Virginian Bank Robbed Twice in Eight Months

Virginian Bank Robbed Twice in Eight Months

The perils of phishing emails and cyber-insurance were laid bare this week after news emerged of an American bank that fell victim to hackers twice within eight months and is suing its provider for failing to cover the losses.

The Virginian National Bank of Blacksburg was hit in late May 2016 and again in January 2017 thanks to phishing emails which eventually resulted in the combined theft of $2.4m.

The first attack enabled attackers to install malware on a victim’s PC, allowing them to access the STAR interbank network and disable controls including PINs, daily withdrawal limits and anti-fraud measures, according to journalist Brian Krebs.

The attackers were then able to dispense funds from customer accounts of over half a million dollars to ATMs around the country.

The second attack apparently used a booby-trapped Microsoft Word document to access the bank’s Navigator software, which they used to artificially credit various accounts with $2m before withdrawing funds from ATMs in the same way and deleting the evidence.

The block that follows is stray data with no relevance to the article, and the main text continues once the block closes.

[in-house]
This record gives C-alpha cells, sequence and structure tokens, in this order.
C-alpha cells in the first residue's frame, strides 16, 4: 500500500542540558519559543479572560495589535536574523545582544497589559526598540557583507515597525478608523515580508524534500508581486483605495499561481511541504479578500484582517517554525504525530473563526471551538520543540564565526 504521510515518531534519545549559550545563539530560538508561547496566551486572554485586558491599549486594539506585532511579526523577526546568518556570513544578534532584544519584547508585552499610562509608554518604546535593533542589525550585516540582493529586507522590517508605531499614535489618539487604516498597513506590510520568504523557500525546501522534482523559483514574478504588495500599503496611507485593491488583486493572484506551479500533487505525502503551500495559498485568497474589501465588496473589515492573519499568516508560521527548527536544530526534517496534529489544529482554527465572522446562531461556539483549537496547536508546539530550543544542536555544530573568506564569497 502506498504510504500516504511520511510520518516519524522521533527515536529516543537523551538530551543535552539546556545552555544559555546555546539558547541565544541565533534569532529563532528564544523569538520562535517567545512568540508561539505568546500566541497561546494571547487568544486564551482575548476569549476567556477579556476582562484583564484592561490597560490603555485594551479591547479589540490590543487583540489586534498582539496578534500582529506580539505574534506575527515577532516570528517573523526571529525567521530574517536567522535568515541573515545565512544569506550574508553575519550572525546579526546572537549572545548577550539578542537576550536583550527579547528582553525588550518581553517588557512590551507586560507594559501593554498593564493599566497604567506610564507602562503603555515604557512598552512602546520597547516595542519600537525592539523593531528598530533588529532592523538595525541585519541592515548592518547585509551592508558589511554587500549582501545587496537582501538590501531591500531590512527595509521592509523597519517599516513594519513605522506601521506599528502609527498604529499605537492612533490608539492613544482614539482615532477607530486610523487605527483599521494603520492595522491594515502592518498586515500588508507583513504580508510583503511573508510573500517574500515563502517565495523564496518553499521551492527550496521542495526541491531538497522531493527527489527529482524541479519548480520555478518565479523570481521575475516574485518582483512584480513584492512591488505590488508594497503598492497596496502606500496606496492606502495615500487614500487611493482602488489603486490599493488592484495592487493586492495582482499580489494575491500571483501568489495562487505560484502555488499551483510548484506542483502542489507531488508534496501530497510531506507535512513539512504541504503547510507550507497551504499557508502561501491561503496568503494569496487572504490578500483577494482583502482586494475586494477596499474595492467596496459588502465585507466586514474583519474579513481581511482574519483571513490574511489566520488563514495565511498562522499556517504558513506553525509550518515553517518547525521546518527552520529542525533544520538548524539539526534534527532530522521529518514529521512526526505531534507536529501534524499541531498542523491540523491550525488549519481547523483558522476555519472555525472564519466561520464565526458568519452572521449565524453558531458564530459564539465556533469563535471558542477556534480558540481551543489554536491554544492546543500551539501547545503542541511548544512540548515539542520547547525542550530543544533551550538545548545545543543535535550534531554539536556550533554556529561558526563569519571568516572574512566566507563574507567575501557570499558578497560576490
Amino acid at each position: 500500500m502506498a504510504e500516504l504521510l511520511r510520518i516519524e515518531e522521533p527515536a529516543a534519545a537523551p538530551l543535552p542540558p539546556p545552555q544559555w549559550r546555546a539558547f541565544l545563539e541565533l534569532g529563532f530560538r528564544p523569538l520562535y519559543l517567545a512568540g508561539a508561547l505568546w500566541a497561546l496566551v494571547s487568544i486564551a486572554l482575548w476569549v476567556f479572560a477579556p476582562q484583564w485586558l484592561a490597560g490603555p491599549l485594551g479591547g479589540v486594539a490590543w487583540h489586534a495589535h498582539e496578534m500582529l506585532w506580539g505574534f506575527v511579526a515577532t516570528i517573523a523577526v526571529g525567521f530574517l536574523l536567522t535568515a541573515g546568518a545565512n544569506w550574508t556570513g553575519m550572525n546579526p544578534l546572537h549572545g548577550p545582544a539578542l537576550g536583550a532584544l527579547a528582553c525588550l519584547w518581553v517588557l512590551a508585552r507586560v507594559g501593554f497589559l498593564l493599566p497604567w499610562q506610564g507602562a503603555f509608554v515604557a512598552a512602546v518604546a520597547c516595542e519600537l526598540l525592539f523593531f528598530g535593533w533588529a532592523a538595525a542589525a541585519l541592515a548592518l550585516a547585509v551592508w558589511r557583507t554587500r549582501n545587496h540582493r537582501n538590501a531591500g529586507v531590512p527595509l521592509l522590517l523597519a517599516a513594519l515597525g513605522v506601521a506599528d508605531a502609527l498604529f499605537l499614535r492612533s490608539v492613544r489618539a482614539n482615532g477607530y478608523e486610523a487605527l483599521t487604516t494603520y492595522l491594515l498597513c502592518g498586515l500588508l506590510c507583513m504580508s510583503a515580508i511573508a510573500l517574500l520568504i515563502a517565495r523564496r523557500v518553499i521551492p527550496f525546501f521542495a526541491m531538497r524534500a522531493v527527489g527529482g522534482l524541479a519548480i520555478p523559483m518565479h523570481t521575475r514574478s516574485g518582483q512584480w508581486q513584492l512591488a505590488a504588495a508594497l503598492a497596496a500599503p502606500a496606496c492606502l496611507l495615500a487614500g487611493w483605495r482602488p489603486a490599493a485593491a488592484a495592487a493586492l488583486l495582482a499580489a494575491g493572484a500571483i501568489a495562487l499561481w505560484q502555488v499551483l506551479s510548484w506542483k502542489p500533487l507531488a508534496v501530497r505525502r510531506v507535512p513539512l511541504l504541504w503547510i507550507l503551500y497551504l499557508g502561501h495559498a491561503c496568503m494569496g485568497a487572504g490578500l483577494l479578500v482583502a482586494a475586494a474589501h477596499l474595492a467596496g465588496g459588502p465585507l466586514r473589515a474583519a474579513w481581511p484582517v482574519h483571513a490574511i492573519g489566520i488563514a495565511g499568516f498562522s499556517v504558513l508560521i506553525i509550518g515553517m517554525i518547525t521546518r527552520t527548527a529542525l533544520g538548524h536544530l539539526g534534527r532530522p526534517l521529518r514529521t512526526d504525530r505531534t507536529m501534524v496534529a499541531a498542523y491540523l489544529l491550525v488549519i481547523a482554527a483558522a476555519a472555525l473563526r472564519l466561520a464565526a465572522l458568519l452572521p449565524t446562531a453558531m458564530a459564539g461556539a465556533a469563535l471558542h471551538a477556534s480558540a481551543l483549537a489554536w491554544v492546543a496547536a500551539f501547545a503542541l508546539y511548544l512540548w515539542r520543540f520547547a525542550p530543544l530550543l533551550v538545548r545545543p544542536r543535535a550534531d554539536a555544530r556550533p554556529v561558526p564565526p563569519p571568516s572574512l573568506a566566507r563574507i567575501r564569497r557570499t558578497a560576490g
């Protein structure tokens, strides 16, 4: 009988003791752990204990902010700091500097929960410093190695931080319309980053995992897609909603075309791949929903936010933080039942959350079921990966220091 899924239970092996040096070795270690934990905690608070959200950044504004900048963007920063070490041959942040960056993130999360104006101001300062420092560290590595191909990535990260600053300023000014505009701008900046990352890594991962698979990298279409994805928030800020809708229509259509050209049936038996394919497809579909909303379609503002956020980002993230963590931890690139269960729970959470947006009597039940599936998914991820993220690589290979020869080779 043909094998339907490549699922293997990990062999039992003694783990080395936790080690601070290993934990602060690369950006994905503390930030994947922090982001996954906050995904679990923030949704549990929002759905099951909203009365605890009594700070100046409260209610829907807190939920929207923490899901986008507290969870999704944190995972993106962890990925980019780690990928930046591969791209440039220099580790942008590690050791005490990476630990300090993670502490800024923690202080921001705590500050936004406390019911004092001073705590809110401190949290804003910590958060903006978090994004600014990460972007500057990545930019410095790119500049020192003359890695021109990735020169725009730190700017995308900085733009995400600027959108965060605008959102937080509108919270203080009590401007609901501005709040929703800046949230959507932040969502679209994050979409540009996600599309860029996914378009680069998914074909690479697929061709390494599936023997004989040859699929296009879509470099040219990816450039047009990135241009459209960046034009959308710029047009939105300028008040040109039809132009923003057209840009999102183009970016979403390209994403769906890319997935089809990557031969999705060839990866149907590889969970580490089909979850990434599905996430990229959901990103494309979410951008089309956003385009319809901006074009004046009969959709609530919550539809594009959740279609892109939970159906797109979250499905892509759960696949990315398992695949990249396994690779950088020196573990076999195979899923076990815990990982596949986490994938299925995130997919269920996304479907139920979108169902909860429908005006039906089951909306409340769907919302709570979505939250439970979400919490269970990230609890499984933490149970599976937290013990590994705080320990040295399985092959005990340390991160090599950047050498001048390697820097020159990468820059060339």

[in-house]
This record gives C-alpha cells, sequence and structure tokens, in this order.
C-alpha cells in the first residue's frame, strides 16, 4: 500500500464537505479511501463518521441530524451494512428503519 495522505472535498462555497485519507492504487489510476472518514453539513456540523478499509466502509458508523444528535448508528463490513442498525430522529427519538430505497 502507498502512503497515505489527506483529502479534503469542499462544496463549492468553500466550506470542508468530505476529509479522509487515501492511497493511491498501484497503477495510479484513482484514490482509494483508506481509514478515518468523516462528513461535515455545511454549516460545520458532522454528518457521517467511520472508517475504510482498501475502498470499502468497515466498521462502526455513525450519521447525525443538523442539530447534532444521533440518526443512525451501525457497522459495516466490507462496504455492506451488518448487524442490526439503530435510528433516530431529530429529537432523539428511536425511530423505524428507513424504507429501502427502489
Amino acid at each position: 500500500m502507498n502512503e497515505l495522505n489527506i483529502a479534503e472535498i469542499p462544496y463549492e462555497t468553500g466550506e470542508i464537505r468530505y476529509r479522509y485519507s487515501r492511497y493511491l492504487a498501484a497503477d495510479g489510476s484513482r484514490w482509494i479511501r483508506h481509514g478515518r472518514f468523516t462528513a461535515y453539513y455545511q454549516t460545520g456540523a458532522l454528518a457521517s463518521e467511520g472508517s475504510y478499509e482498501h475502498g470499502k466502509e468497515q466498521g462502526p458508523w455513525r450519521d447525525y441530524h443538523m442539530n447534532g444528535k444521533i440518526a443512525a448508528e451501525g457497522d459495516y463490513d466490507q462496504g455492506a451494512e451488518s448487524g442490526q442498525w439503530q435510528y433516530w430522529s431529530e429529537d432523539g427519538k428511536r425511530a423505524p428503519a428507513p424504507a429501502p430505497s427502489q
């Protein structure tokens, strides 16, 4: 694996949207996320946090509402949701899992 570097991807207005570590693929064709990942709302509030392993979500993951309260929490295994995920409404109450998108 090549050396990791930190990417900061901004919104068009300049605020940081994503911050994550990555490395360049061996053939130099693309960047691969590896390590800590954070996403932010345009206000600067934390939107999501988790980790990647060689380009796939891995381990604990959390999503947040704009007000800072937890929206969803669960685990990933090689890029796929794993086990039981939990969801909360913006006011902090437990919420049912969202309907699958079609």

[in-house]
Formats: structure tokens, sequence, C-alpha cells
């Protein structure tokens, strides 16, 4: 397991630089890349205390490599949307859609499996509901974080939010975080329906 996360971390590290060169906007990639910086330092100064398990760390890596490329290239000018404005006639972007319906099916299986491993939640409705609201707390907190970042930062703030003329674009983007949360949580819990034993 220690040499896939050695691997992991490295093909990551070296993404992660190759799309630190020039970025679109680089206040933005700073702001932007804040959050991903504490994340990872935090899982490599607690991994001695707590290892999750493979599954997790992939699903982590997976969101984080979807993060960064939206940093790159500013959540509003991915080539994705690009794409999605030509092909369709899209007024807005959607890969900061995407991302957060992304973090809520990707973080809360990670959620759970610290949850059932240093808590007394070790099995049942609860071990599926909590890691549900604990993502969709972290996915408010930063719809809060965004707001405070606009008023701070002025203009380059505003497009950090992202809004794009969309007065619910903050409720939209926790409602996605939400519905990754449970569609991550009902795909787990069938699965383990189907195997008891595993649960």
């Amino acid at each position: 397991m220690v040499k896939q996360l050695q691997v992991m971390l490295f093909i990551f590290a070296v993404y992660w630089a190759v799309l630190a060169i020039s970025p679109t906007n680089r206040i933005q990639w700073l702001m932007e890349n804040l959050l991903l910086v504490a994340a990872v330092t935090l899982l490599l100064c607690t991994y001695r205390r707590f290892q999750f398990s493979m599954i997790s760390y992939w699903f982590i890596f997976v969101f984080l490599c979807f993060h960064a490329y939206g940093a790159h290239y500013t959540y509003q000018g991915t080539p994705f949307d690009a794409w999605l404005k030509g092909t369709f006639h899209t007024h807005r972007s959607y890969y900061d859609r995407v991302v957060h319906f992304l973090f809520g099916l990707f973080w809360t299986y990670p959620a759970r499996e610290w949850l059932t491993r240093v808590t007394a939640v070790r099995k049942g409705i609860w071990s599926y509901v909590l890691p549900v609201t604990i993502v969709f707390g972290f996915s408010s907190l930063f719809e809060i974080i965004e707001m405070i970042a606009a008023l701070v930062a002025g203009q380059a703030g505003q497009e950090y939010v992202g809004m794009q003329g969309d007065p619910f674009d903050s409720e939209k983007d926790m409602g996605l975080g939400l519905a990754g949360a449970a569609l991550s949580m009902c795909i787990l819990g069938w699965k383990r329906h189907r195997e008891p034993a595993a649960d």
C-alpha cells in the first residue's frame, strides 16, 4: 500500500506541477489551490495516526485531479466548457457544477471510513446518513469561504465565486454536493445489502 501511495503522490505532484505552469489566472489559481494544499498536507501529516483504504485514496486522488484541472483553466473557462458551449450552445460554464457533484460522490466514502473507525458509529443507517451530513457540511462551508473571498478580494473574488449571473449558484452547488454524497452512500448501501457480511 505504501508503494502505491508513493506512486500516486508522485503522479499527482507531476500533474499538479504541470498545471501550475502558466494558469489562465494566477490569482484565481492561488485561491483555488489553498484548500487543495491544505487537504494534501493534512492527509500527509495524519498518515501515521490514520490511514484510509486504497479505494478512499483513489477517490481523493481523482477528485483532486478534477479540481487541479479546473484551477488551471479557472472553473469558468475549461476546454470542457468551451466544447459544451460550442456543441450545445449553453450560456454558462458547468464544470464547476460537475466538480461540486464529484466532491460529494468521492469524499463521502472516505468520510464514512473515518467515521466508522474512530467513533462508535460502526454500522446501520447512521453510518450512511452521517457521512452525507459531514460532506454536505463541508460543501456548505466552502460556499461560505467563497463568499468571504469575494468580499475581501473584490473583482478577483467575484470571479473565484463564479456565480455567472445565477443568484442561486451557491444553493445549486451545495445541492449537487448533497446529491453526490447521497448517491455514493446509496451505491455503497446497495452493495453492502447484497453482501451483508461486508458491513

Chandu Ketkar, principal consultant at Synopsys, argued that the breaches came from failures of security awareness training, monitoring controls, emergency response, and policy around Office macros.

Ryan Wilk, vice president at NuData Security, added that phishing risk can be mitigated by migrating away from static username/password combinations.

“This is a clear example of why merchants and financial institutions are moving past the user’s personally identifiable information (PII) as a way to authenticate them and incorporating multi-layered solutions with passive biometrics and behavioral analytics,” he added. “These technologies thwart the reuse of data by fraudsters and, instead, verify users based on their behavioral information.”

In a further twist, the bank is now suing its provider, Everest National Insurance Company, for failing to pay out.

The problem lies with the policy details: the bank had two types of coverage — one “computer and electronic crime” rider with a liability of $8m and another covering lost stolen or altered debit cards with just a $50,000 liability.

The insurer apparently claims both breaches fall under the latter.

It’s another example of the challenges facing the burgeoning cyber-insurance industry. In July it emerged that security vendor Trustwave is being sued by two insurers that claim its PCI audits failed to pick up issues which led to a massive breach at their client: Heartland Payment Systems.

Source: Information Security Magazine